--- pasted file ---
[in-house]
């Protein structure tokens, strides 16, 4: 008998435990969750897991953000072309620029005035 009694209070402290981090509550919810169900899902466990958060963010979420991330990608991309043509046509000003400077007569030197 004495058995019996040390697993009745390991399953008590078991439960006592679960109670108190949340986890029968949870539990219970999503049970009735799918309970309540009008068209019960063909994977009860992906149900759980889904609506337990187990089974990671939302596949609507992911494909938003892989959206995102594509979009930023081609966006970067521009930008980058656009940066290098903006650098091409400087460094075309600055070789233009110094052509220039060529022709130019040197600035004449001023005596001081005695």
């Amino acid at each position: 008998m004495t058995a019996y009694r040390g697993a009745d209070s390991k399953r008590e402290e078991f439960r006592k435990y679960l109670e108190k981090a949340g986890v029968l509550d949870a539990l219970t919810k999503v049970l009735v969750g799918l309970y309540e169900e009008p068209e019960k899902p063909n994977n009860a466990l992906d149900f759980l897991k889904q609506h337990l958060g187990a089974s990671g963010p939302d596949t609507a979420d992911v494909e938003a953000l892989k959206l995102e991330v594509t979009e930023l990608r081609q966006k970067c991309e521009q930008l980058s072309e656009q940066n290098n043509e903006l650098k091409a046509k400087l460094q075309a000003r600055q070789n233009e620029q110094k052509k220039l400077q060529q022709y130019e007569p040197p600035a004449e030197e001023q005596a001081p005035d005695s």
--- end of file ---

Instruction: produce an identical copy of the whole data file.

[in-house]
């Protein structure tokens, strides 16, 4: 008998435990969750897991953000072309620029005035 009694209070402290981090509550919810169900899902466990958060963010979420991330990608991309043509046509000003400077007569030197 004495058995019996040390697993009745390991399953008590078991439960006592679960109670108190949340986890029968949870539990219970999503049970009735799918309970309540009008068209019960063909994977009860992906149900759980889904609506337990187990089974990671939302596949609507992911494909938003892989959206995102594509979009930023081609966006970067521009930008980058656009940066290098903006650098091409400087460094075309600055070789233009110094052509220039060529022709130019040197600035004449001023005596001081005695």
């Amino acid at each position: 008998m004495t058995a019996y009694r040390g697993a009745d209070s390991k399953r008590e402290e078991f439960r006592k435990y679960l109670e108190k981090a949340g986890v029968l509550d949870a539990l219970t919810k999503v049970l009735v969750g799918l309970y309540e169900e009008p068209e019960k899902p063909n994977n009860a466990l992906d149900f759980l897991k889904q609506h337990l958060g187990a089974s990671g963010p939302d596949t609507a979420d992911v494909e938003a953000l892989k959206l995102e991330v594509t979009e930023l990608r081609q966006k970067c991309e521009q930008l980058s072309e656009q940066n290098n043509e903006l650098k091409a046509k400087l460094q075309a000003r600055q070789n233009e620029q110094k052509k220039l400077q060529q022709y130019e007569p040197p600035a004449e030197e001023q005596a001081p005035d005695s």